18

I strongly disagree that "questions that can be answered using commonly available references" should be considered "off-topic" at all, but I can at least understand why someone would want to close questions that can be fully answered by trivially looking up a definition in an online dictionary, for example. But I also see legitimate questions about grammar, usage, and etymology—questions that are exactly what this site is supposed to be about, in theory—getting closed for the same reasons.

I suspect that some users are using "commonly available references" as a lazy way to get rid of questions they "don't like" without having to think too hard or work too hard. I trust that the irony inherent in lazily using a close reason that chastises the questioner for not doing their own homework is clear to everyone. In addition to being hypocritical, it makes the community appear intimidating and unfriendly and discourages participation by new people.

To solve this problem, I present the following multi-part proposal:

  • The "commonly available references" close reason should only be used if the question can be easily and fully answered using a free online resource.

Even if we insist that we're not going to help anyone who can't be bothered to look up the answer themselves, it is completely unrealistic, not to mention impolite, to expect questioners to possess an up-to-date copy of the Chicago Manual of Style or Fowler's Modern English Usage—or even, God help me, Strunk and White. Nor is it reasonable to suppose that just because a question can be answered at oed.com (£215 per year to subscribe), that's sufficient reason to close it. If we're going to close questions for being easy to answer elsewhere, it should actually be easy to answer them elsewhere.

And that includes basic grammar questions, too. This page lists no freely available grammar references; even if it did, it is not reasonable or polite to expect a questioner to go pore over an extensive grammar reference for help distinguishing between verb forms. If they knew how to do that, they wouldn't have asked the question in the first place.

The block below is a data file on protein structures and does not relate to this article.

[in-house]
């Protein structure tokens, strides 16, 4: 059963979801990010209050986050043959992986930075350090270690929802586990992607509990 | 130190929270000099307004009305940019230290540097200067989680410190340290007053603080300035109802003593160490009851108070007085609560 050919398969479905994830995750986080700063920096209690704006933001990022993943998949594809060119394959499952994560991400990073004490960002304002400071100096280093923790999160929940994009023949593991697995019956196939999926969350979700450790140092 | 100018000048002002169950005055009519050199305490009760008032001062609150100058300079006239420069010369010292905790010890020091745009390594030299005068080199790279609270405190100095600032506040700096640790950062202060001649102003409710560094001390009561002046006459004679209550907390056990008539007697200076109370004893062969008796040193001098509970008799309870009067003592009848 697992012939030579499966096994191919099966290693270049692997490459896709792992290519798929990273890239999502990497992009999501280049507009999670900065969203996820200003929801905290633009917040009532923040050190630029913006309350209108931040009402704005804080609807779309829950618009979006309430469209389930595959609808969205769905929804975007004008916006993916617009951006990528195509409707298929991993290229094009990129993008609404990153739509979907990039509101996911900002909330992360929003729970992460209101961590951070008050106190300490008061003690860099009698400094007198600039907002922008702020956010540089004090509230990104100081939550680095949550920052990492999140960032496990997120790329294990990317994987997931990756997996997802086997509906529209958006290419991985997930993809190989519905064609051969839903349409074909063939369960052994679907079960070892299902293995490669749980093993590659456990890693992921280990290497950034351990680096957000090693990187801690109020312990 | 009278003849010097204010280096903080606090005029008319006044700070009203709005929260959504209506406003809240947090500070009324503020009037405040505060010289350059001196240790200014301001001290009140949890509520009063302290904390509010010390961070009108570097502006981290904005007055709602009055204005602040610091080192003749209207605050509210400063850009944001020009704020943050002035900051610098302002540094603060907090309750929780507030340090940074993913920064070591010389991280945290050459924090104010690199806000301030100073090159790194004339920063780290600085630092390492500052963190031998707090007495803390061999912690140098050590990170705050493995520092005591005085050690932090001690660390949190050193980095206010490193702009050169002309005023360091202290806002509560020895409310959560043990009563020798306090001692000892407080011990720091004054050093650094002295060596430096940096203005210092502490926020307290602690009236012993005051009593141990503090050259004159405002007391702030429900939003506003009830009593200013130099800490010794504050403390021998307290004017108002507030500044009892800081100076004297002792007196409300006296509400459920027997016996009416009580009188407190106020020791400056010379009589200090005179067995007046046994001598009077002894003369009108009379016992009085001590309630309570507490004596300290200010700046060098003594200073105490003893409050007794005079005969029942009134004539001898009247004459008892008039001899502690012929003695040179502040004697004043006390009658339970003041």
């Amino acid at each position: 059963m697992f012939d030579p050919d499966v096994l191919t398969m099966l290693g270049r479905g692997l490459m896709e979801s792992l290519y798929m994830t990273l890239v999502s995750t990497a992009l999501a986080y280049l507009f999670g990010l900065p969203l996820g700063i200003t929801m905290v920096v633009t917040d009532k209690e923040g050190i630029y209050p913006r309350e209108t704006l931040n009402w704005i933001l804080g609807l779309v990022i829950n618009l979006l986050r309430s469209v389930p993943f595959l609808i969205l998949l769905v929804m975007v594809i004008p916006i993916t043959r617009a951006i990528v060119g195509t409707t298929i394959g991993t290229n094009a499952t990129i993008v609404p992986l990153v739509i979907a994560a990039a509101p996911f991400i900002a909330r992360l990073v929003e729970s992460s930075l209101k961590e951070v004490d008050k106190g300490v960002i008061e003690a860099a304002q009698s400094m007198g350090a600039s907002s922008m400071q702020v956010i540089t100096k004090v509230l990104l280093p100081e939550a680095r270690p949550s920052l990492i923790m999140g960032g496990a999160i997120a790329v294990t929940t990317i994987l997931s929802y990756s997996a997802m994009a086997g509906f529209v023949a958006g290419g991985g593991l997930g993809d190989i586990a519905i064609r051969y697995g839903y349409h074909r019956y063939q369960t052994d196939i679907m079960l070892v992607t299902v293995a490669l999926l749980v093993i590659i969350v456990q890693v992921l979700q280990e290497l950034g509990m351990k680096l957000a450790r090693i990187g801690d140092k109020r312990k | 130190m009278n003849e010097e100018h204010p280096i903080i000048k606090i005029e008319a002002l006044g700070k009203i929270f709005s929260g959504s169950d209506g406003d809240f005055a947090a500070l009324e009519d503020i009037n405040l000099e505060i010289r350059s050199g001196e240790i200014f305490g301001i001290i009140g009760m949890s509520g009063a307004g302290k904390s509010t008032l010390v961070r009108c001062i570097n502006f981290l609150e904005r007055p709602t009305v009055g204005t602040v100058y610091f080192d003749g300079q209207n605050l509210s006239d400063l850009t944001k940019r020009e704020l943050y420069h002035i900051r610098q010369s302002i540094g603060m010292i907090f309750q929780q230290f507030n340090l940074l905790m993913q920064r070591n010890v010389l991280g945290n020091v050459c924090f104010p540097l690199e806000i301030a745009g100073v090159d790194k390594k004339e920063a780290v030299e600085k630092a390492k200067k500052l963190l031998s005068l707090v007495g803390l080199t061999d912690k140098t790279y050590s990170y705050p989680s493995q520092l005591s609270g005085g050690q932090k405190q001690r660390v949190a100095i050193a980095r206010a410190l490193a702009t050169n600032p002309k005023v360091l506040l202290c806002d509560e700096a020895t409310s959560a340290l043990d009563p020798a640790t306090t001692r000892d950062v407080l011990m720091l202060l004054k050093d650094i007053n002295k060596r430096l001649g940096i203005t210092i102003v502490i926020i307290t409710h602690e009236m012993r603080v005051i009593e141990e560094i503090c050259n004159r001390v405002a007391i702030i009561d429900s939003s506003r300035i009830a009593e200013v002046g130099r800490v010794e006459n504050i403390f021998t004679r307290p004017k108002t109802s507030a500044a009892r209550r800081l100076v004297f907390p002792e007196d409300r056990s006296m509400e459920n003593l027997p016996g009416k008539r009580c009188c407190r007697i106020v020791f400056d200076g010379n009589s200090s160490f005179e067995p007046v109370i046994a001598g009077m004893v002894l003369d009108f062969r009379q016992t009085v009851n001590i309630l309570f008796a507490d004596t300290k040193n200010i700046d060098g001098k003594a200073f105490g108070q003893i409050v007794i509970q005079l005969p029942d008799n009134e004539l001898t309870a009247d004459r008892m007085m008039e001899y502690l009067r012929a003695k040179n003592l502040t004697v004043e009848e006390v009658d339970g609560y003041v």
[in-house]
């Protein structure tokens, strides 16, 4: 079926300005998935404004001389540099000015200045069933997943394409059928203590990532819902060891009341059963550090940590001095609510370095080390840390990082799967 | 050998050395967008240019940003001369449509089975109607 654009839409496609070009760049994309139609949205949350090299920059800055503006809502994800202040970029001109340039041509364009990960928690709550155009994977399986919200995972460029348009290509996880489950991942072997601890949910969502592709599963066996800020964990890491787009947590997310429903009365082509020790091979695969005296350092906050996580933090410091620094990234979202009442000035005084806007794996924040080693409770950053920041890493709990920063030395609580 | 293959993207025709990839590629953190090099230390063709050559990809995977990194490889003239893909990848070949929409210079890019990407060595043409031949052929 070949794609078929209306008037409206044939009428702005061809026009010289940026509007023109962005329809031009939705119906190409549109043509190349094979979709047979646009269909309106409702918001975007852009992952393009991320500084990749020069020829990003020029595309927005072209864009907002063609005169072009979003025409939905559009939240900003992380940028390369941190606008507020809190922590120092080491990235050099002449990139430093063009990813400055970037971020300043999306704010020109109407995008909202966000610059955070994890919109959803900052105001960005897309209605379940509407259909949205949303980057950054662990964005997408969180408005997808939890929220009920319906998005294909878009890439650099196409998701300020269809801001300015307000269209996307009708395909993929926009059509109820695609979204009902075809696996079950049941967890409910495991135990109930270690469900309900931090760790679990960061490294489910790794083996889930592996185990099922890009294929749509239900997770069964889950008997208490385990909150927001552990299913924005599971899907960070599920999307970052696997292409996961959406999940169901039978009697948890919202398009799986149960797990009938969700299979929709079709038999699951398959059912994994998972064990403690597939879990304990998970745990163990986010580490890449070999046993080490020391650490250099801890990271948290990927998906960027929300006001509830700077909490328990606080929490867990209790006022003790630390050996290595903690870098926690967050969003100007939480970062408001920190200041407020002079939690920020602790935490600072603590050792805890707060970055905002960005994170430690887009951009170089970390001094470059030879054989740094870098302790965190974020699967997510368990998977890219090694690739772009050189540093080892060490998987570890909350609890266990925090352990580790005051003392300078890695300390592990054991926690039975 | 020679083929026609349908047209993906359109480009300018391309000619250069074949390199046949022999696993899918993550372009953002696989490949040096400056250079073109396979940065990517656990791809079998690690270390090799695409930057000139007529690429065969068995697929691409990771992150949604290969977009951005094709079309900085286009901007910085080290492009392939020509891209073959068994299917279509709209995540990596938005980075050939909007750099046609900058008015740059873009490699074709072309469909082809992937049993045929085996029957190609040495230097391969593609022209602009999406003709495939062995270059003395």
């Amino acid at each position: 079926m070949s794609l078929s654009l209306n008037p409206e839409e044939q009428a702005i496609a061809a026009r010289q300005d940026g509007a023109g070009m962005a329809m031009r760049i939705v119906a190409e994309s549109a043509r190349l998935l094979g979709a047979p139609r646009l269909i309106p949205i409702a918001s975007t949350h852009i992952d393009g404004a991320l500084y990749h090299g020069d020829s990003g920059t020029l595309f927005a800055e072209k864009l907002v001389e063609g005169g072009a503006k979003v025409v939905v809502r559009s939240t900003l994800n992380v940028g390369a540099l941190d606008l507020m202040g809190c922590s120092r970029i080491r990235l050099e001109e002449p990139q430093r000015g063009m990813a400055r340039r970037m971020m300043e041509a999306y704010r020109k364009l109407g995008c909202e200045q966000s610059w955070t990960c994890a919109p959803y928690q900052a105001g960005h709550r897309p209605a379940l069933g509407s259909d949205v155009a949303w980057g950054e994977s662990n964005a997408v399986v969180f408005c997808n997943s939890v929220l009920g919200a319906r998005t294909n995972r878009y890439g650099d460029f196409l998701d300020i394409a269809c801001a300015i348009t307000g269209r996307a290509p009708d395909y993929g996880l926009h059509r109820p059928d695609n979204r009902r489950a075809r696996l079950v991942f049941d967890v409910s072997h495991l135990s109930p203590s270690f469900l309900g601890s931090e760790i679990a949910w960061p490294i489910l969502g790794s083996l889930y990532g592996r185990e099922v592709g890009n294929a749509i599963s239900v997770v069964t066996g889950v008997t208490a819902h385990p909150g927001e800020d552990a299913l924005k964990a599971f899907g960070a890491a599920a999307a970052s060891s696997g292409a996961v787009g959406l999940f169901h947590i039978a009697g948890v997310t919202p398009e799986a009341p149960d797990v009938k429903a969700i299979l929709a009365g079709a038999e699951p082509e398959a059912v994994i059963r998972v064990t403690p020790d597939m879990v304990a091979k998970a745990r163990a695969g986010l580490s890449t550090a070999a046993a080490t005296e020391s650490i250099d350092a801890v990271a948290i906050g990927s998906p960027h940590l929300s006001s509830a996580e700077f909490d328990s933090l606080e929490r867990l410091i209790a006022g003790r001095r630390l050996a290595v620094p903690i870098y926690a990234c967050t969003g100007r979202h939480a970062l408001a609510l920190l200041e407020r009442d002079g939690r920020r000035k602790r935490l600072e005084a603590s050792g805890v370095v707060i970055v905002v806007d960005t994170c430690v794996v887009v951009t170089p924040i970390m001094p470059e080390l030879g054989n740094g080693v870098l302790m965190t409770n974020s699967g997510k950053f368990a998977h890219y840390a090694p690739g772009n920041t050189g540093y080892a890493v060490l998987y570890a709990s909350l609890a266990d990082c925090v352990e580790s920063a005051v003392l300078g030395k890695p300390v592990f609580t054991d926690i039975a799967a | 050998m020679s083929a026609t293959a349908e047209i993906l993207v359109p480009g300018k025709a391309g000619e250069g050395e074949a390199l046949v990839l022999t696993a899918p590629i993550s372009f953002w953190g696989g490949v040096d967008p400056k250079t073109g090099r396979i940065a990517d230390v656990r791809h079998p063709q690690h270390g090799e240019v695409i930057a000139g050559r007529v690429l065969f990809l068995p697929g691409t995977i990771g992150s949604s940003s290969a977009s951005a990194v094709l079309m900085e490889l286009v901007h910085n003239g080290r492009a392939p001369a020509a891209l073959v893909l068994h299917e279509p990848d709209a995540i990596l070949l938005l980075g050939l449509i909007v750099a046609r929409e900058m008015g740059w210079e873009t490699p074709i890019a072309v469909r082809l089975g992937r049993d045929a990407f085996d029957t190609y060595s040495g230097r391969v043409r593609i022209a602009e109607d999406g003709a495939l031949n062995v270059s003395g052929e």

• If the software supports it, users voting to close a question as "reference" should be required to supply a citation showing where the answer can be found.

If you vote to close a question as Off-Topic > Other, you are given a text box to explain your reasons. Likewise, if you vote to close as Reference, you should be given a text box and required to provide a URL or other citation showing where the question can be easily and fully answered. If the question is too hard to be trivially answered with a citation, then the question does not have a trivial answer, and should remain open. And if you could do it but won't, if you refuse to expend even the bare minimum of effort necessary to copy and paste a dictionary.com URL... well, then maybe you shouldn't be voting to close questions at all.

And last but certainly not least, if we do absolutely nothing else, can we at least fix the grammatical error in "commonly-available references"? There should not be a hyphen between "commonly" and "available." It just makes us look bad.

  • 2
    Instead of just downvoting and running away, anonymous voters, how about sticking around and engaging about the merits of the proposal? – phenry Jan 17 '14 at 21:51
  • 5
    I agree with your point. It is a point easily appreciated by those of us who were poor spellers as children and were constantly told "Use a dictionary!" I was far too young to have responded, "If I knew how to spell well enough to find the damn word in the dictionary I wouldn't need the G--D--- dictionary!." Many people who ask questions at ELL are in the same boat. – Michael Owen Sartin Jan 18 '14 at 4:31
  • 4
    @MichaelOwenSartin: Then perhaps they should be asking their questions on ELL, not ELU. A question about 'what is the difference between singular and plural forms' may be welcome there (you could ask on ELL meta); it is off-topic here. – Tim Lymington supports Monica Jan 18 '14 at 12:19
  • 2
    There is no “grammatical error” in commonly-available references, unless you are pretending that it should be references commonly available, for only then would it become a matter of grammar. Your quarrel lies with matters orthographical not grammatical. The difference is non-trivial in the extreme. – tchrist Jan 18 '14 at 16:12